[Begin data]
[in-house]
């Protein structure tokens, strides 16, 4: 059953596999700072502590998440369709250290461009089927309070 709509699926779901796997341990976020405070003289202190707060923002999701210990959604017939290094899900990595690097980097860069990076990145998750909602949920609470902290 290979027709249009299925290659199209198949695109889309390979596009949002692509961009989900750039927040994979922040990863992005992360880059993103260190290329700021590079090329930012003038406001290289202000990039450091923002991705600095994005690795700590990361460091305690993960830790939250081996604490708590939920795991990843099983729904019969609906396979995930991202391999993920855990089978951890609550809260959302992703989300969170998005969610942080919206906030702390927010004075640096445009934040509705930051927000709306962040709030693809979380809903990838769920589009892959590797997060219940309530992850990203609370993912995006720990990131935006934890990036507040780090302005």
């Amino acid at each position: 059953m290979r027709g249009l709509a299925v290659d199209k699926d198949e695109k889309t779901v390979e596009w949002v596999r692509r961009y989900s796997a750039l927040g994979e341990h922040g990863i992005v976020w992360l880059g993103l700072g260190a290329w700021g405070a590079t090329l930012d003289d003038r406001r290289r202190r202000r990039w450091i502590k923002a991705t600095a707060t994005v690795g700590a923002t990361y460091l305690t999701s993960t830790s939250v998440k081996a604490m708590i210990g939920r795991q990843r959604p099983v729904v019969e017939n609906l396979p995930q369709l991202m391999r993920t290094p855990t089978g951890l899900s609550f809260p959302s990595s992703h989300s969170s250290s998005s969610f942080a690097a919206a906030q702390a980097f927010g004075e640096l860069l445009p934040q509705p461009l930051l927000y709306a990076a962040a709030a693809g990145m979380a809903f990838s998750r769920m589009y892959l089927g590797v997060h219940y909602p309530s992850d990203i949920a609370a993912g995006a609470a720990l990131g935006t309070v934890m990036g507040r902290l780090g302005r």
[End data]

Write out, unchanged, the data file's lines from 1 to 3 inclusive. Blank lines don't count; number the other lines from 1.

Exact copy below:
[in-house]
């Protein structure tokens, strides 16, 4: 059953596999700072502590998440369709250290461009089927309070 709509699926779901796997341990976020405070003289202190707060923002999701210990959604017939290094899900990595690097980097860069990076990145998750909602949920609470902290 290979027709249009299925290659199209198949695109889309390979596009949002692509961009989900750039927040994979922040990863992005992360880059993103260190290329700021590079090329930012003038406001290289202000990039450091923002991705600095994005690795700590990361460091305690993960830790939250081996604490708590939920795991990843099983729904019969609906396979995930991202391999993920855990089978951890609550809260959302992703989300969170998005969610942080919206906030702390927010004075640096445009934040509705930051927000709306962040709030693809979380809903990838769920589009892959590797997060219940309530992850990203609370993912995006720990990131935006934890990036507040780090302005």
């Amino acid at each position: 059953m290979r027709g249009l709509a299925v290659d199209k699926d198949e695109k889309t779901v390979e596009w949002v596999r692509r961009y989900s796997a750039l927040g994979e341990h922040g990863i992005v976020w992360l880059g993103l700072g260190a290329w700021g405070a590079t090329l930012d003289d003038r406001r290289r202190r202000r990039w450091i502590k923002a991705t600095a707060t994005v690795g700590a923002t990361y460091l305690t999701s993960t830790s939250v998440k081996a604490m708590i210990g939920r795991q990843r959604p099983v729904v019969e017939n609906l396979p995930q369709l991202m391999r993920t290094p855990t089978g951890l899900s609550f809260p959302s990595s992703h989300s969170s250290s998005s969610f942080a690097a919206a906030q702390a980097f927010g004075e640096l860069l445009p934040q509705p461009l930051l927000y709306a990076a962040a709030a693809g990145m979380a809903f990838s998750r769920m589009y892959l089927g590797v997060h219940y909602p309530s992850d990203i949920a609370a993912g995006a609470a720990l990131g935006t309070v934890m990036g507040r902290l780090g302005r």